HOLLYWOOD—A few years ago a game grew in its level of popularity on people’s phone, not to mention on countless iPods and iPads. For those of you still trying to pinpoint precisely what I’m talking about, I’m referring to Angry Birds. Yes, that popular game has been transformed into a movie on the big screen amply titled “The Angry Birds Movie.”
I went into the theater with the lowest expectations possible for this movie. Why? I had no idea how a popular video game would be manifested into a long form narrative that would actually keep the kids and adults entertained for at least 90 minutes. However, I was pleasantly surprised with the narrative and character development in this movie that is paced perfectly in my opinion.
The premise follows Red (voice of Jason Sudeikis) who is a bird unlike any other. He has major eyebrows that seem to grab the attention of everyone he knows. What’s worse: he has a very difficult time biting his tongue! Unlike most of his other comrades, Red, when pushed to the limit blurts out a ton of amenities which undoubtedly gets him in trouble time and time again.
I think the movie is set-up great with its opening sequence, which finds Red traveling like the speed of light to get to a kid’s birthday party before it’s too late. Upon arrival the parents aren’t too pleased which leads to an all-out shout match where hence the title, Red’s anger gets the best of him causing a vital moment for the parents of most birds to be taken away.
So how is he punished, he is forced to take anger management classes. It is there that he meets his over-the-top, but hilarious teacher Matilda (voice of Maya Rudolph), and a bunch of kooky characters including Chuck (voice of Josh Gad), Bomb (voice of Danny McBride) and Terence (voice of Sean Penn).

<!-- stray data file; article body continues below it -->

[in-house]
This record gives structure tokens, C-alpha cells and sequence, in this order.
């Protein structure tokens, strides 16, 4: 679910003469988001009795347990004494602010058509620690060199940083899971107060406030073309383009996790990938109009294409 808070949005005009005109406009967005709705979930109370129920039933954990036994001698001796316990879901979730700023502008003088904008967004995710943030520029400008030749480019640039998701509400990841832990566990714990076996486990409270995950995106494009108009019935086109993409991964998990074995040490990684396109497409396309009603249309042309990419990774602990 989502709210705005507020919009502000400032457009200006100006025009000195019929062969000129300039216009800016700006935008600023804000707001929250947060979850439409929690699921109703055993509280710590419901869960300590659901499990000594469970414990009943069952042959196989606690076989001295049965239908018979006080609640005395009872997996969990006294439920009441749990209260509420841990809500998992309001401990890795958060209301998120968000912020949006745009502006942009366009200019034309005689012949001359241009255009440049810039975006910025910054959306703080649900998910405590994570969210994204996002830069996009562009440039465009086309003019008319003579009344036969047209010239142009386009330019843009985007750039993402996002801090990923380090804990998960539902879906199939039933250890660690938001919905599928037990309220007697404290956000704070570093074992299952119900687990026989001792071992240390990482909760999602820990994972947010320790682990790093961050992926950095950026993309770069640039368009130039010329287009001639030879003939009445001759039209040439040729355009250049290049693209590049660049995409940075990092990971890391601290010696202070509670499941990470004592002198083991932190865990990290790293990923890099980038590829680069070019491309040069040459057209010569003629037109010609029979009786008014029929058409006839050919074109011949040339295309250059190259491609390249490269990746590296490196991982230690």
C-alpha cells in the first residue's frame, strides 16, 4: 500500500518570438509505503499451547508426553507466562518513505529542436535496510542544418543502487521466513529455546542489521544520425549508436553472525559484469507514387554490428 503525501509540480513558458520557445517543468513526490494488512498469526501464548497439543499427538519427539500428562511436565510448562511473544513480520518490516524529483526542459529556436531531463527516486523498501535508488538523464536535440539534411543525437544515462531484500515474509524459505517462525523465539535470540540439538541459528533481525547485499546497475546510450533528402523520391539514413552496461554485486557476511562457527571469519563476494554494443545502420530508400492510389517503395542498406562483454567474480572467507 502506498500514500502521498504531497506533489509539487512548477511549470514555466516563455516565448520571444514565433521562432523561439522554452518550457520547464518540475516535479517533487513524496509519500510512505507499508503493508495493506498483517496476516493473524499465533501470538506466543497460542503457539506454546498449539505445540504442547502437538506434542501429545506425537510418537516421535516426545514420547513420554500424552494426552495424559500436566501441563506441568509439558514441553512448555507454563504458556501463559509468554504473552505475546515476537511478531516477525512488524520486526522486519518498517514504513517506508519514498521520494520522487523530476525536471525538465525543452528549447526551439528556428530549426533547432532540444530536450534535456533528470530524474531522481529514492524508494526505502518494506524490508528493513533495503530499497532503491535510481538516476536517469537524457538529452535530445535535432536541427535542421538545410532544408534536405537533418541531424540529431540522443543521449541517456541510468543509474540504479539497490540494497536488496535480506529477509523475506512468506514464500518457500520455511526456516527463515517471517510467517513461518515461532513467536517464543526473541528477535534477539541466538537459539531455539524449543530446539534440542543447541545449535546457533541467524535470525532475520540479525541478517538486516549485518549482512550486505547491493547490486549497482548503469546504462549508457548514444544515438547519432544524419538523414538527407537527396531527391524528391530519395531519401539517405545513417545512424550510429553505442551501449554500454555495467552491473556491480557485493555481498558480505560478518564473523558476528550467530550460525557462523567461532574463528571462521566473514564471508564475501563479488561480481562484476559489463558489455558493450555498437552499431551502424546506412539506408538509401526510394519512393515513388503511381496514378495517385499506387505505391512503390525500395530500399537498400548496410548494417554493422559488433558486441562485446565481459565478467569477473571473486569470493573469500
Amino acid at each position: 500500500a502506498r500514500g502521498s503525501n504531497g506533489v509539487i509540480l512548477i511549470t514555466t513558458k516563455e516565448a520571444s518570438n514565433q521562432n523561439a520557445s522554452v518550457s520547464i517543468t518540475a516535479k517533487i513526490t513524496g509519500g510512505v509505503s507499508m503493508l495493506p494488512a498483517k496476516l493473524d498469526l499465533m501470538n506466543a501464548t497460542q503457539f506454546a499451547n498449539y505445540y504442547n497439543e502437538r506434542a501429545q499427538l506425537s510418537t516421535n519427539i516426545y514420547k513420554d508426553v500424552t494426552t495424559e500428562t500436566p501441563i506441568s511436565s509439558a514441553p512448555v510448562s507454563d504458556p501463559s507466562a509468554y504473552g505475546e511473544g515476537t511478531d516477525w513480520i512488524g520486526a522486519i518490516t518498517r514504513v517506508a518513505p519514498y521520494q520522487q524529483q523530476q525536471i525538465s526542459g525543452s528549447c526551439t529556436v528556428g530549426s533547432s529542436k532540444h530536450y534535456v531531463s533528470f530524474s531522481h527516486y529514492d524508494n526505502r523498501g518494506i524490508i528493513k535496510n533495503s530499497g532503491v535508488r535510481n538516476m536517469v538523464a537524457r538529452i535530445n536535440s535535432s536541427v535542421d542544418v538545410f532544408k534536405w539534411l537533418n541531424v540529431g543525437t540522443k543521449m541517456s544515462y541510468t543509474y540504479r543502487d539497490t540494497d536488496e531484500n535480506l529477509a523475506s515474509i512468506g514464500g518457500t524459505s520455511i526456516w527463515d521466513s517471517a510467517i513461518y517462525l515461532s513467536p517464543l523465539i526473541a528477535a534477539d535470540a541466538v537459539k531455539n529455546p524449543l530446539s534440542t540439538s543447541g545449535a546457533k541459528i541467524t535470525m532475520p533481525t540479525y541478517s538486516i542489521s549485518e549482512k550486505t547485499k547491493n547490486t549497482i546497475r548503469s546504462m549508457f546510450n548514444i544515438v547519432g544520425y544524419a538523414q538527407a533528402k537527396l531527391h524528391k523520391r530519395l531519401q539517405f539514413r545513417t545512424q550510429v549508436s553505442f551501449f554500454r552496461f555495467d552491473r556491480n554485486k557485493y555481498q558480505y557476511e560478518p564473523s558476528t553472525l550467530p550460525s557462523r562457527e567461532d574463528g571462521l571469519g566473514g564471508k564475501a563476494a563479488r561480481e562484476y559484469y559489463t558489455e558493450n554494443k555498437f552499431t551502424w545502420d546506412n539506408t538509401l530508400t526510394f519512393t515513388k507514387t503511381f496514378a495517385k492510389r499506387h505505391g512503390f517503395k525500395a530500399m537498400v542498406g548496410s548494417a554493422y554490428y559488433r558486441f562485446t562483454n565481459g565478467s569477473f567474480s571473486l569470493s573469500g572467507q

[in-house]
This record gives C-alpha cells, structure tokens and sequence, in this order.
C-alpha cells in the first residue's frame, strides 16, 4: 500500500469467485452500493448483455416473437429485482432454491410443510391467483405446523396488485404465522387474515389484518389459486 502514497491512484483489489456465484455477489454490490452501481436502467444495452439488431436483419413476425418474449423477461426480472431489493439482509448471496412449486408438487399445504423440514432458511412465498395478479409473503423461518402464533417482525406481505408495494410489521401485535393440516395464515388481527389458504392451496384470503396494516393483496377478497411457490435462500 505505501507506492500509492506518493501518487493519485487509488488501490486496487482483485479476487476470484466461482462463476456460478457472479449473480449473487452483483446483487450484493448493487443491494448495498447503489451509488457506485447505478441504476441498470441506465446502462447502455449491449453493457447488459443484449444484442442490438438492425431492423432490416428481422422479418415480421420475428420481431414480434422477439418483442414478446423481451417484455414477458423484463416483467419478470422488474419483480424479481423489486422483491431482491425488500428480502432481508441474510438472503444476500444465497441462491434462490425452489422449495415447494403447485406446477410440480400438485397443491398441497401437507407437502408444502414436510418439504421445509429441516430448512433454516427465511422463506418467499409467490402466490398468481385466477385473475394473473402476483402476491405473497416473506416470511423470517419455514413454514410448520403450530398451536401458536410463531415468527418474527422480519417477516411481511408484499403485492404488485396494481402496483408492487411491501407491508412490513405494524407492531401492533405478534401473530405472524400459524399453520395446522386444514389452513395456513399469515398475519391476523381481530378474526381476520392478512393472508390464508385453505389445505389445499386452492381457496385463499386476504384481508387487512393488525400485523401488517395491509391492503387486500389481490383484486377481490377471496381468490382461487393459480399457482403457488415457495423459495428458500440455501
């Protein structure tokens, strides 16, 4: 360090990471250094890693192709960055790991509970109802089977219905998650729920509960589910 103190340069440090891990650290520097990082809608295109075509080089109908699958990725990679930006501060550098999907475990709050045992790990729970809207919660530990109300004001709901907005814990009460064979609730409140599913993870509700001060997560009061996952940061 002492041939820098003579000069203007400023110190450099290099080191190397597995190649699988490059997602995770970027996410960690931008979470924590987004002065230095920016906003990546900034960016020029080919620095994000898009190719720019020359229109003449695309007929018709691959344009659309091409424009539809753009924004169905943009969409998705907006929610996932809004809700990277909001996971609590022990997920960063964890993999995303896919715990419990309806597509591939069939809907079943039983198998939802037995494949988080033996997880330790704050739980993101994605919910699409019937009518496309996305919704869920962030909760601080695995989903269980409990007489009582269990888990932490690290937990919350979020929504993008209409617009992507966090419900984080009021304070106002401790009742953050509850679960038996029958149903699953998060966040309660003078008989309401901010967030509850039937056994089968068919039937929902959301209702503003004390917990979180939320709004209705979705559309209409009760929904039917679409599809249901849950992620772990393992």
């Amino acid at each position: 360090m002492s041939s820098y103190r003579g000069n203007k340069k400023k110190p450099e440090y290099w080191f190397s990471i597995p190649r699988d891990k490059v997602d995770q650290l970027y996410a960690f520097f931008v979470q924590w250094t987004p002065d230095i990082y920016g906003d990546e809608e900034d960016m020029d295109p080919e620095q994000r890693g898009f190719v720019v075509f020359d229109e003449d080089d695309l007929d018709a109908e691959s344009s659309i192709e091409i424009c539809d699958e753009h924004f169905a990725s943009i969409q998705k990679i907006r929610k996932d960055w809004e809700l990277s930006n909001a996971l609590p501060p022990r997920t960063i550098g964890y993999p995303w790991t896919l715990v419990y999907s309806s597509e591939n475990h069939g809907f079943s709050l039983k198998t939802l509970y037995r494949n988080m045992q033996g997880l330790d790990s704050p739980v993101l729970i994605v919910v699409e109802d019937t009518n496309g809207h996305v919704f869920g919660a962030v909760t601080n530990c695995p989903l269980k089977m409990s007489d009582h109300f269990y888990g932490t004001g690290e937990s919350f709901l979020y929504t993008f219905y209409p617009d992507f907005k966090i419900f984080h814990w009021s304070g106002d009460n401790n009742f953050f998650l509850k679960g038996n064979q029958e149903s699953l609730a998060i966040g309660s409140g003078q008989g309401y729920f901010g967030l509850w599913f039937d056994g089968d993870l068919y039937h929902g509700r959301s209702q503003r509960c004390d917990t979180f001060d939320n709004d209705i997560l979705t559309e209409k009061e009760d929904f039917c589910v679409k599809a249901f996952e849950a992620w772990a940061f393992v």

What totally flew over my head the first half of the movie is the fact that on Bird Island, NONE of the birds are capable of flying. I was so sutured into the flick I didn’t realize that until it was pinpointed by the character. “The Angry Birds Movie” does a well job of inside jokes between the birds, not to mention clever gags through visuals to grab the attention of the kids.
Most of that innuendo can be attributed to a bunch of pigs that mysteriously arrive on Bird Island courtesy of Leonard (voice of Bill Hader). Something nefarious is going on and only Red seems to spot it, so when chaos erupts, it’s up to Red, Chuck, Bomb and the rest of the inhabitants of Bird Island to go from nice birds to angry birds in order to prevent an absolute travesty from taking place.
Is “The Angry Birds Movie” the best animated flick I’ve seen of all-time no? However, it does deliver that ubiquitous message that it’s okay to be different; embrace that difference and those flaws that one may have because in the long run they can be detrimental for averting a crisis, but also helping one to overcome a great fear: confidence.
Our main character might appear big and tough, but deep inside as the movie progresses we see that he is dealing with a lot of heartache, which equates back to his childhood. As he grows, he begins to bond with others and he starts to realize shutting out the world is not the key to living a happy life. Quite a message I’d say, sprinkled with a ton of laughs (hey Chuck I’m pointing my finger at you) makes “The Angry Birds Movie” one fun ride.